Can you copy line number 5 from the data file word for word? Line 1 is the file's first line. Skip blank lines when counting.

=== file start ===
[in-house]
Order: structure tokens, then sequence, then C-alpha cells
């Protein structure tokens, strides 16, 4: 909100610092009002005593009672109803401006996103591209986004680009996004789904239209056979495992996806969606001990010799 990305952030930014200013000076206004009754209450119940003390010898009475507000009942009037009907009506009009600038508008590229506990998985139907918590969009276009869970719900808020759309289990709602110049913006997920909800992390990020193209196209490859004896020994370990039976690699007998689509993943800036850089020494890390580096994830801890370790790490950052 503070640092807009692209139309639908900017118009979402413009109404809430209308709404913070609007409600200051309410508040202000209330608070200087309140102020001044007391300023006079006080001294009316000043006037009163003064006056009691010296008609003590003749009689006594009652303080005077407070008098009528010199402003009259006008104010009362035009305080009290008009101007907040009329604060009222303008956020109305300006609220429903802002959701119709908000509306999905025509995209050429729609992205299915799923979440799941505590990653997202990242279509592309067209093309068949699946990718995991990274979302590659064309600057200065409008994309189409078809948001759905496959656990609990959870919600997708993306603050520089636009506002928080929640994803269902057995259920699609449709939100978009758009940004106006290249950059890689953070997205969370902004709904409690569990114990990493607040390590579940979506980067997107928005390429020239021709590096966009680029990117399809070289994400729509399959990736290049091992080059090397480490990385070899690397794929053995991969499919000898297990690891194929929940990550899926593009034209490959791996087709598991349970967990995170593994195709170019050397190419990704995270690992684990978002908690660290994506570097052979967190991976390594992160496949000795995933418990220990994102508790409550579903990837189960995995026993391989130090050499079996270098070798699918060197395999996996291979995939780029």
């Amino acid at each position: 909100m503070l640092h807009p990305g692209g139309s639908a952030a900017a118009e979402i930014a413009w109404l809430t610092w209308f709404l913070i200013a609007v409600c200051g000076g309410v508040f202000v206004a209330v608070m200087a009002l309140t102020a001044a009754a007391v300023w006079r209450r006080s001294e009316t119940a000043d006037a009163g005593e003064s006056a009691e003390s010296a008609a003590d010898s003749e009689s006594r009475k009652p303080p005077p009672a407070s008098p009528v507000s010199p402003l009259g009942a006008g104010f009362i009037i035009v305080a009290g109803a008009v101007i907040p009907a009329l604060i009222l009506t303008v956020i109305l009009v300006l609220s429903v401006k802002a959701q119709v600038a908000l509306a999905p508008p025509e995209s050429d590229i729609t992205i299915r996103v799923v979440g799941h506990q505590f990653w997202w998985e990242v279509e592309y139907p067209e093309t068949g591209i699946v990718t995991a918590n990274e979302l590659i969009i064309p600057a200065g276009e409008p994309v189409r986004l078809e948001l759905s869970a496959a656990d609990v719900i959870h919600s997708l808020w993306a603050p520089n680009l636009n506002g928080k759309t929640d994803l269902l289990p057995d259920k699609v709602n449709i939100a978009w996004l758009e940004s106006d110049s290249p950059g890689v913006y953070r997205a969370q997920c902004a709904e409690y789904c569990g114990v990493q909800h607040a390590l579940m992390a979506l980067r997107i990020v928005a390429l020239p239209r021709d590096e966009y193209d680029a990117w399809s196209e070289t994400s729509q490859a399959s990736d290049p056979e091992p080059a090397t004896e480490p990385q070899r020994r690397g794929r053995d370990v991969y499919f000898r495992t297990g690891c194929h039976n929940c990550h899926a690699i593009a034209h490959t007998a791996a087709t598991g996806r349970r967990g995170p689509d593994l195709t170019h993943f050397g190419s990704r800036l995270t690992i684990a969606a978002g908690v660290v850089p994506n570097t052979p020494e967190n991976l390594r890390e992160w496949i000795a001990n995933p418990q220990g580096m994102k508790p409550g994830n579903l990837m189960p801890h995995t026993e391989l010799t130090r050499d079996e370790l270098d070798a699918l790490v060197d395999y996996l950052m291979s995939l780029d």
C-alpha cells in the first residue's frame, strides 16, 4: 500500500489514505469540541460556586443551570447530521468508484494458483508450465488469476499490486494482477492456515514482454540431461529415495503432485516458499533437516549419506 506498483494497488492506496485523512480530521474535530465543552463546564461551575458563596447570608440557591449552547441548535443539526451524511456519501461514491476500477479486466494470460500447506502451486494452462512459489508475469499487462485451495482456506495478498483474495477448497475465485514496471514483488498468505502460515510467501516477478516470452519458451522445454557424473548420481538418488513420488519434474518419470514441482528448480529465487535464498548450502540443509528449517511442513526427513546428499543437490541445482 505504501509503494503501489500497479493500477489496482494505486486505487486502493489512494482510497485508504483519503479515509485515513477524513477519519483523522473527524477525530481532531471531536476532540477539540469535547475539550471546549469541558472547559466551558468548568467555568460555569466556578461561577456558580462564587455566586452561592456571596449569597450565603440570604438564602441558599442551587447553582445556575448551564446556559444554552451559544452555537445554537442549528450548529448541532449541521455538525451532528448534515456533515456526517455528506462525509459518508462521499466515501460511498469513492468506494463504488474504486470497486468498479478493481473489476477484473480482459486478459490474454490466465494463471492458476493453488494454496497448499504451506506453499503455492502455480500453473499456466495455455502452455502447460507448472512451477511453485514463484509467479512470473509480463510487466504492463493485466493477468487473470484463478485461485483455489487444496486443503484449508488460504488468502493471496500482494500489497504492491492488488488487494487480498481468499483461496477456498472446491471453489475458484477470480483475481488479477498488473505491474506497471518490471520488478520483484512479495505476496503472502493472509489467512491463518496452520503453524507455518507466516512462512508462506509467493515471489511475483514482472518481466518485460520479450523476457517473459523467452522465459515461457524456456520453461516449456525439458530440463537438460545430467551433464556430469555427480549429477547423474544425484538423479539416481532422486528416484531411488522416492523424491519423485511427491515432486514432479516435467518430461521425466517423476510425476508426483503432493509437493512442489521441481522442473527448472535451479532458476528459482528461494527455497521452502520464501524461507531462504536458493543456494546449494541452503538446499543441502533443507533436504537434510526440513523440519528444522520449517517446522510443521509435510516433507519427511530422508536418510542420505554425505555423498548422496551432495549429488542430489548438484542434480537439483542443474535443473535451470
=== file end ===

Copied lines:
C-alpha cells in the first residue's frame, strides 16, 4: 500500500489514505469540541460556586443551570447530521468508484494458483508450465488469476499490486494482477492456515514482454540431461529415495503432485516458499533437516549419506 506498483494497488492506496485523512480530521474535530465543552463546564461551575458563596447570608440557591449552547441548535443539526451524511456519501461514491476500477479486466494470460500447506502451486494452462512459489508475469499487462485451495482456506495478498483474495477448497475465485514496471514483488498468505502460515510467501516477478516470452519458451522445454557424473548420481538418488513420488519434474518419470514441482528448480529465487535464498548450502540443509528449517511442513526427513546428499543437490541445482 505504501509503494503501489500497479493500477489496482494505486486505487486502493489512494482510497485508504483519503479515509485515513477524513477519519483523522473527524477525530481532531471531536476532540477539540469535547475539550471546549469541558472547559466551558468548568467555568460555569466556578461561577456558580462564587455566586452561592456571596449569597450565603440570604438564602441558599442551587447553582445556575448551564446556559444554552451559544452555537445554537442549528450548529448541532449541521455538525451532528448534515456533515456526517455528506462525509459518508462521499466515501460511498469513492468506494463504488474504486470497486468498479478493481473489476477484473480482459486478459490474454490466465494463471492458476493453488494454496497448499504451506506453499503455492502455480500453473499456466495455455502452455502447460507448472512451477511453485514463484509467479512470473509480463510487466504492463493485466493477468487473470484463478485461485483455489487444496486443503484449508488460504488468502493471496500482494500489497504492491492488488488487494487480498481468499483461496477456498472446491471453489475458484477470480483475481488479477498488473505491474506497471518490471520488478520483484512479495505476496503472502493472509489467512491463518496452520503453524507455518507466516512462512508462506509467493515471489511475483514482472518481466518485460520479450523476457517473459523467452522465459515461457524456456520453461516449456525439458530440463537438460545430467551433464556430469555427480549429477547423474544425484538423479539416481532422486528416484531411488522416492523424491519423485511427491515432486514432479516435467518430461521425466517423476510425476508426483503432493509437493512442489521441481522442473527448472535451479532458476528459482528461494527455497521452502520464501524461507531462504536458493543456494546449494541452503538446499543441502533443507533436504537434510526440513523440519528444522520449517517446522510443521509435510516433507519427511530422508536418510542420505554425505555423498548422496551432495549429488542430489548438484542434480537439483542443474535443473535451470